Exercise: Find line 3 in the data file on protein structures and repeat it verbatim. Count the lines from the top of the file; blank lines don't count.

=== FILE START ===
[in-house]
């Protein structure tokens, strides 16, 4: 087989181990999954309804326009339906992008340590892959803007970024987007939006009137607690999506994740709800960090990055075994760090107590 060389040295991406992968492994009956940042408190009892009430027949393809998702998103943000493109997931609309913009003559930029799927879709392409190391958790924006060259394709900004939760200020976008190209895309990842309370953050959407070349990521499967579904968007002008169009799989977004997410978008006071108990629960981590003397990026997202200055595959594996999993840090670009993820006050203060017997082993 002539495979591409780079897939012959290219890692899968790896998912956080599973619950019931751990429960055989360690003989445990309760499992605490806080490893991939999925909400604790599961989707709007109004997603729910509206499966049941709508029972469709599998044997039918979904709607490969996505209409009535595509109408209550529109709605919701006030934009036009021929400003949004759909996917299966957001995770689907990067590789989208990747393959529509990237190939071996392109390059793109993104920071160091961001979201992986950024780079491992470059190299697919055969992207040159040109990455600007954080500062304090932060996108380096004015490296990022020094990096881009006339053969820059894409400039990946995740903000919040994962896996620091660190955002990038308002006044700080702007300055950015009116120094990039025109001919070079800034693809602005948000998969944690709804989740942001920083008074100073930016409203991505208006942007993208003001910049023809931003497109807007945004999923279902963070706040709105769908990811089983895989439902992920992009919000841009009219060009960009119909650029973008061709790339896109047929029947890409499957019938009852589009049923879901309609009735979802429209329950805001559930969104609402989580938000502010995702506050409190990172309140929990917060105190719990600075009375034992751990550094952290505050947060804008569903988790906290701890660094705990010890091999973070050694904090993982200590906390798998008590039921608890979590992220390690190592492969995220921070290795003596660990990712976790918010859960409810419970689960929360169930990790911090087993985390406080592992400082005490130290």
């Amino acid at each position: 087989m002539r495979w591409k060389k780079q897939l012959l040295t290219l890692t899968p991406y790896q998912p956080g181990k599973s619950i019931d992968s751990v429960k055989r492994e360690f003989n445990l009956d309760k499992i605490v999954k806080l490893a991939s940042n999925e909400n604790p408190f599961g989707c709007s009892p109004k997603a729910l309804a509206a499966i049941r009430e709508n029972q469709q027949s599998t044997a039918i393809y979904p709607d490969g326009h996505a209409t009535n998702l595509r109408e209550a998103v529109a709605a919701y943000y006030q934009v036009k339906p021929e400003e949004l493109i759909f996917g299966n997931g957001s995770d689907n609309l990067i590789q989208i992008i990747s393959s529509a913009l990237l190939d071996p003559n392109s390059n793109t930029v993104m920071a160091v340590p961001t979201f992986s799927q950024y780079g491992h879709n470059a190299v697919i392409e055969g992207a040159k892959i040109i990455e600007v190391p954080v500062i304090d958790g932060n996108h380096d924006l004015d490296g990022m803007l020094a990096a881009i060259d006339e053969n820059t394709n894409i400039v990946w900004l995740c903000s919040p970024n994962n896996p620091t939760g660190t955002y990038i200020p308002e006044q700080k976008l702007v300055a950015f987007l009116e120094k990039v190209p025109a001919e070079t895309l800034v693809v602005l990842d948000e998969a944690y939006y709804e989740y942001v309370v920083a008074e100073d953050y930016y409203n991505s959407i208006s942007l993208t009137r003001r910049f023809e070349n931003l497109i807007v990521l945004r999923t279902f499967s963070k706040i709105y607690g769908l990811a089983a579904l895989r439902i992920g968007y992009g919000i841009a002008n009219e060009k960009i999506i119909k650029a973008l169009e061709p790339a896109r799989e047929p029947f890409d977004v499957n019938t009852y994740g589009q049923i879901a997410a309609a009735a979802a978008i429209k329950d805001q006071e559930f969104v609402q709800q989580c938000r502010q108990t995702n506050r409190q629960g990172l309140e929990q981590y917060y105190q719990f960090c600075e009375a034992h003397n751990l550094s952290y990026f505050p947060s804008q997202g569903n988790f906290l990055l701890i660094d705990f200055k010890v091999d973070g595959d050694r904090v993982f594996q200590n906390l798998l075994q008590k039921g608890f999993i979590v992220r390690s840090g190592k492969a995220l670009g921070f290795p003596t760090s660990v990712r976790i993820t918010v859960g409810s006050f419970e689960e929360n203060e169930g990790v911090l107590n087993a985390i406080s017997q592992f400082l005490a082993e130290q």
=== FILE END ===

């Amino acid at each position: 087989m002539r495979w591409k060389k780079q897939l012959l040295t290219l890692t899968p991406y790896q998912p956080g181990k599973s619950i019931d992968s751990v429960k055989r492994e360690f003989n445990l009956d309760k499992i605490v999954k806080l490893a991939s940042n999925e909400n604790p408190f599961g989707c709007s009892p109004k997603a729910l309804a509206a499966i049941r009430e709508n029972q469709q027949s599998t044997a039918i393809y979904p709607d490969g326009h996505a209409t009535n998702l595509r109408e209550a998103v529109a709605a919701y943000y006030q934009v036009k339906p021929e400003e949004l493109i759909f996917g299966n997931g957001s995770d689907n609309l990067i590789q989208i992008i990747s393959s529509a913009l990237l190939d071996p003559n392109s390059n793109t930029v993104m920071a160091v340590p961001t979201f992986s799927q950024y780079g491992h879709n470059a190299v697919i392409e055969g992207a040159k892959i040109i990455e600007v190391p954080v500062i304090d958790g932060n996108h380096d924006l004015d490296g990022m803007l020094a990096a881009i060259d006339e053969n820059t394709n894409i400039v990946w900004l995740c903000s919040p970024n994962n896996p620091t939760g660190t955002y990038i200020p308002e006044q700080k976008l702007v300055a950015f987007l009116e120094k990039v190209p025109a001919e070079t895309l800034v693809v602005l990842d948000e998969a944690y939006y709804e989740y942001v309370v920083a008074e100073d953050y930016y409203n991505s959407i208006s942007l993208t009137r003001r910049f023809e070349n931003l497109i807007v990521l945004r999923t279902f499967s963070k706040i709105y607690g769908l990811a089983a579904l895989r439902i992920g968007y992009g919000i841009a002008n009219e060009k960009i999506i119909k650029a973008l169009e061709p790339a896109r799989e047929p029947f890409d977004v499957n019938t009852y994740g589009q049923i879901a997410a309609a009735a979802a978008i429209k329950d805001q006071e559930f969104v609402q709800q989580c938000r502010q108990t995702n506050r409190q629960g990172l309140e929990q981590y917060y105190q719990f960090c600075e009375a034992h003397n751990l550094s952290y990026f505050p947060s804008q997202g569903n988790f906290l990055l701890i660094d705990f200055k010890v091999d973070g595959d050694r904090v993982f594996q200590n906390l798998l075994q008590k039921g608890f999993i979590v992220r390690s840090g190592k492969a995220l670009g921070f290795p003596t760090s660990v990712r976790i993820t918010v859960g409810s006050f419970e689960e929360n203060e169930g990790v911090l107590n087993a985390i406080s017997q592992f400082l005490a082993e130290q």